HONG KONG: World food prices that surged 30 per cent in the first two months of the year threaten to push millions of Asians into extreme poverty and cut economic growth, the Asian Development Bank said yesterday.The surging prices translated into domestic food inflation of 10 per cent on average in many Asian economies, which could drive 64 million people into poverty, the bank said, adding that it would also erode the living standards of poor families. Food prices have been driven higher by surging oil prices, production shortfalls due to bad weather and export restrictions by food-producing countries.
If higher food and oil prices persist for the rest of the year, they could shave as much as 1.5 percentage points from economic growth in developing Asian countries, the report said.
Some countries will be hit harder than others. Singapore is highly vulnerable to inflation because the tiny city-state must import all its food.On the other hand, South Korea, where food accounts for a relatively small part of the consumer price index, will get off more lightly.
The rapid increases in the cost of food are a serious setback for the region, which rebounded rapidly from the global economic crisis.
ADB chief economist Changyong Rhee said food export bans and other short-term measures should be avoided. Instead, he urged greater spending to boost agricultural productivity and more investment to improve irrigation, food storage and other infrastructure.Poor families in Asia are hit much harder by food price inflation because they spend as much as 60 per cent of their income on food, a much higher proportion than in developed countries.
Asia’s developing countries are home to two-thirds of the world’s poor (about 600 million people), who live on US$1.25 (RM3.60) a day or less. In contrast, people in the United States and other wealthy countries spend about 15 per cent of their income on food, so the impact on rising food prices on their wallets isn’t as big.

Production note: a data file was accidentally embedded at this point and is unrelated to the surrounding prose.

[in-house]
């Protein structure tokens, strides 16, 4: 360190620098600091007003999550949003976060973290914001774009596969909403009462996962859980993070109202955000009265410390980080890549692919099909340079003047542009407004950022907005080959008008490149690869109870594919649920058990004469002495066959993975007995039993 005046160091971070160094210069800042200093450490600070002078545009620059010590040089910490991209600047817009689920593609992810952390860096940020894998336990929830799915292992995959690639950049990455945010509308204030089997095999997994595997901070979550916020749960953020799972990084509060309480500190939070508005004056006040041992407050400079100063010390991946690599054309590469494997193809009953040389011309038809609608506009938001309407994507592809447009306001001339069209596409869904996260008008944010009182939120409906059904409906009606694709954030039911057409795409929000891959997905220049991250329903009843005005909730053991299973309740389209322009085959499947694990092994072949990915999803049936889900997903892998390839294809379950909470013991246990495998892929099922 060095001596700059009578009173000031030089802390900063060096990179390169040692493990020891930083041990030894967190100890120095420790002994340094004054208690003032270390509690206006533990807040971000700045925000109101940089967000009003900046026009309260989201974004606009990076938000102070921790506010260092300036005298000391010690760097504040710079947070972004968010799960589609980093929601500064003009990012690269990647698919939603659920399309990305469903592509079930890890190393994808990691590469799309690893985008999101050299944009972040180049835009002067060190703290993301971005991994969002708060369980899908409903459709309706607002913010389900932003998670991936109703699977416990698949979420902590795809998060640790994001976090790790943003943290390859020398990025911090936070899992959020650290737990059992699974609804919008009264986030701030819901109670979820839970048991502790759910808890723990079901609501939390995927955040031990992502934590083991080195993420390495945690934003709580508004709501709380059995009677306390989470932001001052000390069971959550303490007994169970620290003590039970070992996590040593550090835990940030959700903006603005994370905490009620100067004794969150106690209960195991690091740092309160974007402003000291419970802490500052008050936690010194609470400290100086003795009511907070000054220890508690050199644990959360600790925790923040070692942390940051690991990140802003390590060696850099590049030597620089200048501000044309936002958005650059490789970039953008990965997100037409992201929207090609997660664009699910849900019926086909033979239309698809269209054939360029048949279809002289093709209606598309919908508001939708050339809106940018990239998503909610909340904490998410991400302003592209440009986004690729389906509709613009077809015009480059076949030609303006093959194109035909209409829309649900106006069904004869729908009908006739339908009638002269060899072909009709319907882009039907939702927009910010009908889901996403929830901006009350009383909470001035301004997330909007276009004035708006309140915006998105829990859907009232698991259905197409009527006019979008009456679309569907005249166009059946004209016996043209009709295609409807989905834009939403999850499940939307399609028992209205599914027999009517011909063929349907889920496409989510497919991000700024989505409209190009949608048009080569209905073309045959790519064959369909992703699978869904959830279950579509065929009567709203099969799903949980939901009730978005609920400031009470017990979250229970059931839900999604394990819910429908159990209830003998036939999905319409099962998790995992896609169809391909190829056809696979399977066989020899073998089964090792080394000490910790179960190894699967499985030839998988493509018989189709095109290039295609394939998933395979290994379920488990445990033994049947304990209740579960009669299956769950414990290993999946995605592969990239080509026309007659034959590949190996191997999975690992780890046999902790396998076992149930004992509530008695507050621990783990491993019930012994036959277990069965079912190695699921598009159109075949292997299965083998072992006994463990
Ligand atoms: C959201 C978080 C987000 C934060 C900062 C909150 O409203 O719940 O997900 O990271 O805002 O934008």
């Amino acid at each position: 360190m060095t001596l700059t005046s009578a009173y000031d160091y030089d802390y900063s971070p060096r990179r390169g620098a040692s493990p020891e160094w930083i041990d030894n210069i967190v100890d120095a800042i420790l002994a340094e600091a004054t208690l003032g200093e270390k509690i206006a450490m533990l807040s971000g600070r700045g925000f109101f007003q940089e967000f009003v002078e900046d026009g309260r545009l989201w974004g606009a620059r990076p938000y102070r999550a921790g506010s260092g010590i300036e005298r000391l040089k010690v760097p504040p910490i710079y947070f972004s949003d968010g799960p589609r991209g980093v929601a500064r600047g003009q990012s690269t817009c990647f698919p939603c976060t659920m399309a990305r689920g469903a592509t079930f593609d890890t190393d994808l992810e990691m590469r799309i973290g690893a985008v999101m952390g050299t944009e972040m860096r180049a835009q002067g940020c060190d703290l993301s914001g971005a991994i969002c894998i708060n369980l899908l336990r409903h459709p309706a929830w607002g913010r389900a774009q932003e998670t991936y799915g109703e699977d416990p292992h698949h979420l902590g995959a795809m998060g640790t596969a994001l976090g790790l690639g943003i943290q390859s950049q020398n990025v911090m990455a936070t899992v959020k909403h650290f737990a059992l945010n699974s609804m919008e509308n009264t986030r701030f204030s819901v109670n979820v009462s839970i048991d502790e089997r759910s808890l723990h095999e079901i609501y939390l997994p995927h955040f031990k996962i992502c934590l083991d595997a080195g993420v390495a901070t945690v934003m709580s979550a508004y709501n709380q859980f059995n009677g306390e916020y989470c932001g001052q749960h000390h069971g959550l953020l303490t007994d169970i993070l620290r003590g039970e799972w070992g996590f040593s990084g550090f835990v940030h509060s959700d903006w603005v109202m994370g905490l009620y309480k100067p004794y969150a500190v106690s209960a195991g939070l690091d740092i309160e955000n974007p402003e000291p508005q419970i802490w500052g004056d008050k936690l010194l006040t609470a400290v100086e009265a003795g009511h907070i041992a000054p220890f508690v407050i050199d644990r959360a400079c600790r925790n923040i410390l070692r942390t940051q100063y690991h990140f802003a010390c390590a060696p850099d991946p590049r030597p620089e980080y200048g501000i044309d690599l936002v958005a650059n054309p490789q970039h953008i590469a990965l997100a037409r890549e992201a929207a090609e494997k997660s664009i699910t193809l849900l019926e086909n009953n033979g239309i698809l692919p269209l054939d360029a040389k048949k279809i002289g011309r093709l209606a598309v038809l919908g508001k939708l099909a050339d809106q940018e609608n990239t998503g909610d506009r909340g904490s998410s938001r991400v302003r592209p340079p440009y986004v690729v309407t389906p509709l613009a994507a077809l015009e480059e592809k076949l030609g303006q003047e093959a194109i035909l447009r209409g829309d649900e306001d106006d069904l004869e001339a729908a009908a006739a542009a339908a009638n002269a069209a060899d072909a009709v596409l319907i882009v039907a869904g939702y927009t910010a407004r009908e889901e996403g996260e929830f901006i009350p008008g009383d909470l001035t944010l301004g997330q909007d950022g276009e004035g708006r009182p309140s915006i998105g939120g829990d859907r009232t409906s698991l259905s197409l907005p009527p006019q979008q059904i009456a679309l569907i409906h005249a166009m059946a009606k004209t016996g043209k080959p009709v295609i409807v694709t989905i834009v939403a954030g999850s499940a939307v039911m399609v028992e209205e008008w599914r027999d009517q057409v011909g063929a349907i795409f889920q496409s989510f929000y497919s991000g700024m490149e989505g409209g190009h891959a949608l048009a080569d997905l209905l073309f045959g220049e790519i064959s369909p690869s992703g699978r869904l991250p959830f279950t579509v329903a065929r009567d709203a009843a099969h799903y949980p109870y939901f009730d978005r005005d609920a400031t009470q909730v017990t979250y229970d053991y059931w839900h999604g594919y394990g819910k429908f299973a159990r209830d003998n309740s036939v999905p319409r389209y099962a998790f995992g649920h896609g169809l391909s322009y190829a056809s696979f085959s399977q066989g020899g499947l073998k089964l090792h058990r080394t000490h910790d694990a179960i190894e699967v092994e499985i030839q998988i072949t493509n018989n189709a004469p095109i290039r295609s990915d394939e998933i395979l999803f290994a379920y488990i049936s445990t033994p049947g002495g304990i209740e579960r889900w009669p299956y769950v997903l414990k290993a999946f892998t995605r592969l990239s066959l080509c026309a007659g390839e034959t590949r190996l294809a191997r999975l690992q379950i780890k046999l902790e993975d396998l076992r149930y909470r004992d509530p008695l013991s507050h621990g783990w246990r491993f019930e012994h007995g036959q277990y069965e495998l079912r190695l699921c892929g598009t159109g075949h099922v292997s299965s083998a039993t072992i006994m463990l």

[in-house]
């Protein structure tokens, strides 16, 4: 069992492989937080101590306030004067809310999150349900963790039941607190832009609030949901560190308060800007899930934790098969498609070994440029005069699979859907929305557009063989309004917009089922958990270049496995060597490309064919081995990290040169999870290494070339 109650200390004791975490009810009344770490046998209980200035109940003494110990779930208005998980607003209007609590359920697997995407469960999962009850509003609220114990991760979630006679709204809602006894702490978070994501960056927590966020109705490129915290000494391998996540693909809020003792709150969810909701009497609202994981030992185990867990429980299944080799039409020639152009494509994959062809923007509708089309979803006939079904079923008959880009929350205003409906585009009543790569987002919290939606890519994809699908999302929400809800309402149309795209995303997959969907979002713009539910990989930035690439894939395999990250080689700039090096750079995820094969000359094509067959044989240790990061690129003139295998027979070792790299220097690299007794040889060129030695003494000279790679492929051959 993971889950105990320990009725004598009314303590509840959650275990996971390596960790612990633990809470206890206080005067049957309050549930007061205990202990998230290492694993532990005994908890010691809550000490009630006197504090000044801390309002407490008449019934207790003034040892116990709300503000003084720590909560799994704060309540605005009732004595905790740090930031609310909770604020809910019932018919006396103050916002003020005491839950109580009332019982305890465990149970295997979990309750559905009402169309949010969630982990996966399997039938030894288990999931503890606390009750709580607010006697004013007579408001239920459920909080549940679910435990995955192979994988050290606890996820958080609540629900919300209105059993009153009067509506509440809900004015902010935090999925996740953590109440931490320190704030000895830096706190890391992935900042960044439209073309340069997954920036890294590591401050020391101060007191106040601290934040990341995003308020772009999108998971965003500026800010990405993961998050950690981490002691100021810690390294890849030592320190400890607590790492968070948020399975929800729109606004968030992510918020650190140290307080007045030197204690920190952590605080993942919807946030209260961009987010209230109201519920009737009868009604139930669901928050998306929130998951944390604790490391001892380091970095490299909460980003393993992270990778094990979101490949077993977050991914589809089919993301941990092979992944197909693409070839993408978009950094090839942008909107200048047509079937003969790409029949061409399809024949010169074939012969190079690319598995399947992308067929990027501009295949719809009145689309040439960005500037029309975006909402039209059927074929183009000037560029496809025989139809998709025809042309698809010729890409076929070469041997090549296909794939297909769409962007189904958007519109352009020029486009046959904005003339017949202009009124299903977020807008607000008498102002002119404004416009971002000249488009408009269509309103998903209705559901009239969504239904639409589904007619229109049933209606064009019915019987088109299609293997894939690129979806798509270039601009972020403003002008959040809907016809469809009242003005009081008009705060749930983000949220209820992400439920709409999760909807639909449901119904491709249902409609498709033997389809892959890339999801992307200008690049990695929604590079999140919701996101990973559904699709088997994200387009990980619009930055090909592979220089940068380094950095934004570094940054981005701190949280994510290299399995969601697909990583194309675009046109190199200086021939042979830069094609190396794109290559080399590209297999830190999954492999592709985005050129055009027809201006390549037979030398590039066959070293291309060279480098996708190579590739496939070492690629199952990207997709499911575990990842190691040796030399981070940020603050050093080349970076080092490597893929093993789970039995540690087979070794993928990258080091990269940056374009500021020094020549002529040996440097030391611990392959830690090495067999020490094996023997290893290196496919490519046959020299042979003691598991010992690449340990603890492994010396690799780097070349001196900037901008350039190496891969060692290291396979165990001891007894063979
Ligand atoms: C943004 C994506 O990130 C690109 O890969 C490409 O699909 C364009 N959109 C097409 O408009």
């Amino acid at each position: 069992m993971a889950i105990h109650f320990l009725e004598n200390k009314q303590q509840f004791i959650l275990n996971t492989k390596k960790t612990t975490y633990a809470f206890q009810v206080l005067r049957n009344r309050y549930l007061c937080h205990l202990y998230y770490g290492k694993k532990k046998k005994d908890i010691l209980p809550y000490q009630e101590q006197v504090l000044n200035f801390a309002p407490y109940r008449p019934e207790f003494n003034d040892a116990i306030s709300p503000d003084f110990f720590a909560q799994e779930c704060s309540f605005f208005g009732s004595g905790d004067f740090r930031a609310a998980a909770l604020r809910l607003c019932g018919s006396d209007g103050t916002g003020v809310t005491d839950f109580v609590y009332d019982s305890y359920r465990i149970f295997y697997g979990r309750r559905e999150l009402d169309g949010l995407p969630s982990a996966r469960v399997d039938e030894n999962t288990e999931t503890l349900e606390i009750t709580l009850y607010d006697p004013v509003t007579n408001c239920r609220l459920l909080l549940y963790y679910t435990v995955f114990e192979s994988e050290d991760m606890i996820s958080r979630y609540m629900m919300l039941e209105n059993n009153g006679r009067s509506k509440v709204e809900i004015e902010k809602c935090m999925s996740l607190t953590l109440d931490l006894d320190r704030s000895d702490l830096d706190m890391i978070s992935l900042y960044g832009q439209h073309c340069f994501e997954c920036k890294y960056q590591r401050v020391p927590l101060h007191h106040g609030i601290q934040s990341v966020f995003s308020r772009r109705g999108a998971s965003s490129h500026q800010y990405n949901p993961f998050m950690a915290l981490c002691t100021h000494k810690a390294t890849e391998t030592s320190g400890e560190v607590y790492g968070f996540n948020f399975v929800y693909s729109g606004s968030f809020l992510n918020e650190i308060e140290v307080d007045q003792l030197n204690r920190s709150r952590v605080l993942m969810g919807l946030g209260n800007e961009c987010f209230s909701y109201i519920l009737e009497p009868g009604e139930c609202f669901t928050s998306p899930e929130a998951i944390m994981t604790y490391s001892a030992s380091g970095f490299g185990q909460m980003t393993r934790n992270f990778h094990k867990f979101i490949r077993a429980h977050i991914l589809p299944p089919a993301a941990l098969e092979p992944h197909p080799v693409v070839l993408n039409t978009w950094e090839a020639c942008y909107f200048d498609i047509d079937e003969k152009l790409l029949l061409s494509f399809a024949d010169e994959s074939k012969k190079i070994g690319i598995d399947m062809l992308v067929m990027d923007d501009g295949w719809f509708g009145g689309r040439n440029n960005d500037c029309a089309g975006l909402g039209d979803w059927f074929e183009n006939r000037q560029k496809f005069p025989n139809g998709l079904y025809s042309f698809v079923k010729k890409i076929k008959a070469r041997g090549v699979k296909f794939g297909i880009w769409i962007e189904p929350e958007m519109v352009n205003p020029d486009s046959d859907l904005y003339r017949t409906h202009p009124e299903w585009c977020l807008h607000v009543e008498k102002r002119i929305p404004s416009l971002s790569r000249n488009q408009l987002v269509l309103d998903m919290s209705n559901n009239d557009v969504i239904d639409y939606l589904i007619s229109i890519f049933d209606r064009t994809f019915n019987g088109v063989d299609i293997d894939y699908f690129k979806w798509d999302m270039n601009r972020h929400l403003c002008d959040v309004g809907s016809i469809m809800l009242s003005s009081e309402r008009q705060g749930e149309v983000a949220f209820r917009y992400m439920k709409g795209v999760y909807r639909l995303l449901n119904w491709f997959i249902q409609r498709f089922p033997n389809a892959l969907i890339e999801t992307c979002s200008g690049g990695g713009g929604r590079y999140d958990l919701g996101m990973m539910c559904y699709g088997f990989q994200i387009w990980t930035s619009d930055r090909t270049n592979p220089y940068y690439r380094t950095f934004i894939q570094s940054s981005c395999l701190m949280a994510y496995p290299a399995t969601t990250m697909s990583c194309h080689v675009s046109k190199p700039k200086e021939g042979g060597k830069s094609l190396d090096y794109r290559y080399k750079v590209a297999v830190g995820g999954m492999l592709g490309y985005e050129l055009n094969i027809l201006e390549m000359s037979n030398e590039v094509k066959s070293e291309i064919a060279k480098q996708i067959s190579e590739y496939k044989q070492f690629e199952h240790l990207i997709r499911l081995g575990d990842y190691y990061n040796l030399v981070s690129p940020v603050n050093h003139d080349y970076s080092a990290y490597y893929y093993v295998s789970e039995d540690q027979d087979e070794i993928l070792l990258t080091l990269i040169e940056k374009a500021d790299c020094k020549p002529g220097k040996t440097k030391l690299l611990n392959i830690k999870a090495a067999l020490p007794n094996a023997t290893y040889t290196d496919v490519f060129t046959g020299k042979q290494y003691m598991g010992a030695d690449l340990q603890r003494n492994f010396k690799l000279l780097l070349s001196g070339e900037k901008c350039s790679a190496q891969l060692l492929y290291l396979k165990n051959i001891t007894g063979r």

Global food prices jumped 34.2 per cent in February over a year ago following a 28.4 per cent rise in January, according to the Food and Agriculture Organisation’s benchmark index. The organisation said 29 countries in Africa, Asia, Middle East and Latin America and the Caribbean would need food aid. Cambodia and Laos face unfavourable prospects for crops due to delayed and erratic rains.In Kuala Lumpur, the Domestic Trade, Cooperatives and Consumerism Ministr y advised Malaysians to be prepared for rising food costs due to the global food crisis.
Deputy Minister Datuk Tan Lian Hoe said Malaysians needed to accept this reality, but said any restructuring of food subsidies would be done in stages.
gambar hiasan : ihsan dari leomadrigal
“This is necessary as the government needs to ensure that specific groups can afford food and other items.” Surging global prices translated into a rise of 2.8 per cent in the consumer price index for January to March compared with the same period last year. The indexes for food and non-alcoholic beverages, and non-food sectors for last month increased by 4.7 and 2.3 per cent compared with the same month last year.
Wednesday, April 27, 2011
Posted by Ali Aizuddin Razali at 7:39 AM